Need a laugh? The nominees the 2015 Thurber Prize have been announced. The Thurber prize, in honour of James Thurber (The Secret Lives of Walter Mitty) is awarded annually and recognizes the best in American humour writing.
This year’s finalists are:
Can’t We Talk About Something More Pleasant? by Roz Chast
“In her first memoir, Roz Chast brings her signature wit to the topic of aging parents. Spanning the last several years of their lives and told through four-color cartoons, family photos, and documents, and a narrative as rife with laughs as it is with tears, Chast’s memoir is both comfort and comic relief for anyone experiencing the life-altering loss of elderly parents. When it came to her elderly mother and father, Roz held to the practices of denial, avoidance, and distraction. But when Elizabeth Chast climbed a ladder to locate an old souvenir from the ‘crazy closet’–with predictable results–the tools that had served Roz well through her parents’ seventies, eighties, and into their early nineties could no longer be deployed.” publisher.
I See You Made an Effort by Annabelle Gurwitch
“Actress and humorist Annabelle Gurwitch returns with I See You Made an Effort, a book of essays so wickedly funny it may make you forget your last birthday. Not one to shy away from the grisly realities of middle age, the “slyly subversive” (O, The Oprah Magazine) Gurwitch confronts the various indignities faced by femmes d’un certain age with candor, wit, and a healthy dose of hilarious self-deprecation. Whether falling in lust at the Genius bar, navigating the extensive—and treacherously expensive—anti aging offerings at a department-store beauty counter, coping with the assisted suicide of her best friend, negotiating the ins and outs of acceptable behavior with her teenage kid, or the thudding financial reality of the “never-tirement” generation that leads her to petty theft, Gurwitch’s essays prove her a remarkably astute writer in her prime (in so many ways).” publisher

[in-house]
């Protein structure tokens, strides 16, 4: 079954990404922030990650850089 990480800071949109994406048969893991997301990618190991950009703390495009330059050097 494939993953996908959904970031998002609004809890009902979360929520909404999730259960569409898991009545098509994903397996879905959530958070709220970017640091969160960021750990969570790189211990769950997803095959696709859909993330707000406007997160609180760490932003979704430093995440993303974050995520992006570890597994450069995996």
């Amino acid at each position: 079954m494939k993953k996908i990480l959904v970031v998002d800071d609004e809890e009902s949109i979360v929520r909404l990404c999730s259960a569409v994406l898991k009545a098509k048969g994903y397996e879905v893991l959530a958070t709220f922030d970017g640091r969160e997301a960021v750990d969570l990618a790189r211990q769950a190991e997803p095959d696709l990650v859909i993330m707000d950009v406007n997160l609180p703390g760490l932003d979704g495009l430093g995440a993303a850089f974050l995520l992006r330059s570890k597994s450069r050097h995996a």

Dear Committee Members by Julie Schumacher
” Jason Fitger is a beleaguered professor of creative writing and literature at Payne University, a small and not very distinguished liberal arts college in the Midwest … His once-promising writing career is in the doldrums, as is his romantic life, in part as the result of his unwise use of his private affairs for his novels … In short, his life is a tale of woe, and the vehicle this … novel uses to tell that tale is a series of … letters of recommendation that Fitger is endlessly called upon by his students and colleagues to produce, each one of which is a small masterpiece of high dudgeon, low spirits, and passive-aggressive strategies.” publisher.